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06KIRKUK52 2006-03-02 20:16:00 CONFIDENTIAL REO Kirkuk
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1. (C) SUMMARY. A National Democratic Institute (NDI) Program
Manager for women's issues told IPAO's in late February that
Iraqi women had not yet obtained an independent voice in
political parties. NDI works with women from all Iraqi
political parties to implement constitutional provisions
advancing women's rights. END SUMMARY.




2. (C) On 21 February, IPAO's met with an NGO program manager
at PRT Kirkuk to discuss women's issues in Iraq. The NDI
Program Manager (AMCIT) said that because Iraqi women did not
yet have a strong independent voice in Iraq, her group has
encouraged Iraqi women who want to engage in Iraqi politics to
first join a political party and then work through parties to
advance women's rights. Rather than lobbying political parties,
NDI persuaded Iraqi women to work directly through the legal
system to codify women's rights in the Constitution. She said
Iraqi women currently were not in a position to change
attitudes, only laws. NDI advocates women's rights in Iraq
through a caucus of political parties, which includes the
Supreme Council of the Islamic Revolution in Iraq (SCIRI), Da'wa
Party, Iraqi Islamic Party (IIP), and the Iraqi National Accord
(INA). Her group, based in Baghdad, has several branches
throughout Iraq, including one in Kirkuk. Female Iraqi
politicians typically were disconnected from their party
associates in Iraq's outlying areas, and thus our interlocutor
had been traveling around Iraq in part to ensure women outside
Baghdad were informed of her group's activities.



3. (C) When we queried our source on the role of women in
Iraq's major political parties, she said that the Da'wa Party's
female members were the most moderate of the main Islamic
parties. The IIP women also were somewhat moderate and appeared
to be more aligned ideologically with IIP leadership than the
party's more hardline rank and file. She said female INA and
IIP members were advancing faster and assuming more leadership
posts in their parties, while the INA and Iraqi Communist Party
were most open to advocate women's rights. Iraq's two major
Kurdish parties-the KDP and PUK-were fairly progressive, but our
contact argued, "they would sell their women for Kurdistan."

4. (C) When IPAO'S asked our source which portion of
politically active women in Iraq were religious versus secular,
she estimated that about 35 percent were Islamic conservatives
and about 15-25 percent were secular. SCIRI and Da'wa competed
for the rest who fell in the middle. Broadening the scope of
the discussion, she opined that the majority of SCIRI's party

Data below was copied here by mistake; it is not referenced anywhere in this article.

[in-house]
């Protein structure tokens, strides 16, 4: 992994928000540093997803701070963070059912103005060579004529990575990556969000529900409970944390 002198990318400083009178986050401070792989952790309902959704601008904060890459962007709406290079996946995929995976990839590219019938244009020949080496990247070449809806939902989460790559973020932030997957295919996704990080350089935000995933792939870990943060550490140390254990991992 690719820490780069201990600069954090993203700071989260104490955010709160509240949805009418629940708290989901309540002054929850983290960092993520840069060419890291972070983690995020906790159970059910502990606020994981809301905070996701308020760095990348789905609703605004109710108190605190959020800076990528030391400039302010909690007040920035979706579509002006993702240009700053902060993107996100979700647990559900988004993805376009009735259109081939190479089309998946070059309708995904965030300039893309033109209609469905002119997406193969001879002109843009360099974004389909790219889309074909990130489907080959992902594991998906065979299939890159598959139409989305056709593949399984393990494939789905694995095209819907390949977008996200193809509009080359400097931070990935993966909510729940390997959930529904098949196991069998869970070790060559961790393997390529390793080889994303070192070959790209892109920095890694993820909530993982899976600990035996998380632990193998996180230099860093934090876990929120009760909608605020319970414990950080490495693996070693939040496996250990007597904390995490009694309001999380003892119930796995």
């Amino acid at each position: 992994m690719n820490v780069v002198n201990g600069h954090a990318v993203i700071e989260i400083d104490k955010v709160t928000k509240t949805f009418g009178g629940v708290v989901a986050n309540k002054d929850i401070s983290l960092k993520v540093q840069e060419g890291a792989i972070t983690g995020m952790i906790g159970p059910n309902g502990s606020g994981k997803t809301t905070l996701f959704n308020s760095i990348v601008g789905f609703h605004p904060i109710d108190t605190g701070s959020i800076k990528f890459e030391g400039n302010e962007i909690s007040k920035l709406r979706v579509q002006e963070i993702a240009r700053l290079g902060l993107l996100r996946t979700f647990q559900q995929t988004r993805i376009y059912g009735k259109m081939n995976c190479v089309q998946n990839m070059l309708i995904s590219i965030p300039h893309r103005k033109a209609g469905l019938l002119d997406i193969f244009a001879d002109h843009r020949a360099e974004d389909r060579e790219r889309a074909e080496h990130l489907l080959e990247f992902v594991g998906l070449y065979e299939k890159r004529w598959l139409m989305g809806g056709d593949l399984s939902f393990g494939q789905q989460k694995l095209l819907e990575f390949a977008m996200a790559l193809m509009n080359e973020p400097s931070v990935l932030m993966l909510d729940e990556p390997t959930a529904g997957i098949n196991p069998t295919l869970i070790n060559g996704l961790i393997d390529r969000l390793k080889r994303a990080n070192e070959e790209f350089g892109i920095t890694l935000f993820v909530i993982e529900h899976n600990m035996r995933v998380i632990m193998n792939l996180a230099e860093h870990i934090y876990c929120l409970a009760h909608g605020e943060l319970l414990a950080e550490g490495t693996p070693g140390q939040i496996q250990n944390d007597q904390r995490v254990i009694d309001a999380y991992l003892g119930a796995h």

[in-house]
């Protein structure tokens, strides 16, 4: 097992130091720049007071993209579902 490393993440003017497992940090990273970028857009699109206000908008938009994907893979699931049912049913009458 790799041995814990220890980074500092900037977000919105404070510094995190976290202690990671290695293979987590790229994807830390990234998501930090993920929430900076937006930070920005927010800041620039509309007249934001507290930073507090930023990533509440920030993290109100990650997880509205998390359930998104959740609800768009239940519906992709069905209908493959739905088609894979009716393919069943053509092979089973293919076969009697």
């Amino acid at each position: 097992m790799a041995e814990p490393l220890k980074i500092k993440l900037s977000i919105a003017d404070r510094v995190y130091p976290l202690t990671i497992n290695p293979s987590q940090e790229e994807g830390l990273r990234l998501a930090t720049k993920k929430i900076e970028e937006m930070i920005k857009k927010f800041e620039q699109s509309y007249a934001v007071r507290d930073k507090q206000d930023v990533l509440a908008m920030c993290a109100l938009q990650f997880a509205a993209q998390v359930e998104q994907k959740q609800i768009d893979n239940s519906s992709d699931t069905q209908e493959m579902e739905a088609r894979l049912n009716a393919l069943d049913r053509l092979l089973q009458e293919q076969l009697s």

members (male and female) were older than 35 years, and that the
party was having difficulty recruiting new members. Younger
moderate Islamic activists typically were joining the Iraqi
Virtue (Fadilah) party, while the younger radicals were joining
the Sadrist movement.

bolstering political skills; emerging POLITICAL LADIES



5. (C) Recent trends suggested that Iraqi women who have
filled parliament or party leadership positions have assumed
those posts more often as a result of loyalty than ability.
When IPAO's asked our source if she perceived Iraqi women were
becoming more politically active, she suspected they were, but
that they had difficulty branching out from the party line.
Furthermore, Islamic parties were not recruiting women.
(Comment. Iraqi women who seek involvement in political life
must align themselves with existing political parties whose
general principles probably agree with their own aspirations.
That said, we have observed some women have joined parties
because of ethnic or family ties. End Comment.)

6. (C) NDI's three-step process for helping Iraqi women
advance in their parties was as follows: first, it helped women
identify a goal and then learn how to present it to their party
leaders; second, it encouraged women to support the Constitution
as the mechanism to codify women's liberties; and third, NDI
taught women how to achieve their goals. Our contact boasted of

KIRKUK 00000052 002.2 OF 002

her group's efforts to help Iraqi women politicians add several
(unspecified) women's rights to the Iraqi Constitution draft.



7. (C) Our source told us that Maysun al-Damluji-an INA
member-was an emerging female leader, who appeared to be Ayad
Allawi's spokesperson on women's issues; Safia al-Suhayl, an
Iraqi National Assembly member and INA member, was another
rising politician.